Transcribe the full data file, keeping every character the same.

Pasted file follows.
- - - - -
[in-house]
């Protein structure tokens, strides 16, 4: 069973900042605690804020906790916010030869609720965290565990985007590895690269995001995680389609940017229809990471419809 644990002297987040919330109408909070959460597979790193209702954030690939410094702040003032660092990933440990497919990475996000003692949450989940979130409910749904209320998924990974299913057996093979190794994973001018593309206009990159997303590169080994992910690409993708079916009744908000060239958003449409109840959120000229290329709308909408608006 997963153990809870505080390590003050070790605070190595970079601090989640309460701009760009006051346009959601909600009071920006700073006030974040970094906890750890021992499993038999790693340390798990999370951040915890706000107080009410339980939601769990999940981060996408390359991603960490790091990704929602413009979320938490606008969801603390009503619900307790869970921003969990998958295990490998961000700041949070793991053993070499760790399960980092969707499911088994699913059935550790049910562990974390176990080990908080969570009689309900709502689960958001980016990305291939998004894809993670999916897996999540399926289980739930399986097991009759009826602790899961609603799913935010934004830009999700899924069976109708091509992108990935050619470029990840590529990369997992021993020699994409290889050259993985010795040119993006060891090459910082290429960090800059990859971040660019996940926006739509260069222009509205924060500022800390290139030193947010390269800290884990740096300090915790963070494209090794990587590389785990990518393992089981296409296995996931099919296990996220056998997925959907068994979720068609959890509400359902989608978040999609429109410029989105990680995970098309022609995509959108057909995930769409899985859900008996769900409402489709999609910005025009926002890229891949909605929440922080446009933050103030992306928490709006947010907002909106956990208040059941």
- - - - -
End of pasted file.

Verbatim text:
[in-house]
């Protein structure tokens, strides 16, 4: 069973900042605690804020906790916010030869609720965290565990985007590895690269995001995680389609940017229809990471419809 644990002297987040919330109408909070959460597979790193209702954030690939410094702040003032660092990933440990497919990475996000003692949450989940979130409910749904209320998924990974299913057996093979190794994973001018593309206009990159997303590169080994992910690409993708079916009744908000060239958003449409109840959120000229290329709308909408608006 997963153990809870505080390590003050070790605070190595970079601090989640309460701009760009006051346009959601909600009071920006700073006030974040970094906890750890021992499993038999790693340390798990999370951040915890706000107080009410339980939601769990999940981060996408390359991603960490790091990704929602413009979320938490606008969801603390009503619900307790869970921003969990998958295990490998961000700041949070793991053993070499760790399960980092969707499911088994699913059935550790049910562990974390176990080990908080969570009689309900709502689960958001980016990305291939998004894809993670999916897996999540399926289980739930399986097991009759009826602790899961609603799913935010934004830009999700899924069976109708091509992108990935050619470029990840590529990369997992021993020699994409290889050259993985010795040119993006060891090459910082290429960090800059990859971040660019996940926006739509260069222009509205924060500022800390290139030193947010390269800290884990740096300090915790963070494209090794990587590389785990990518393992089981296409296995996931099919296990996220056998997925959907068994979720068609959890509400359902989608978040999609429109410029989105990680995970098309022609995509959108057909995930769409899985859900008996769900409402489709999609910005025009926002890229891949909605929440922080446009933050103030992306928490709006947010907002909106956990208040059941």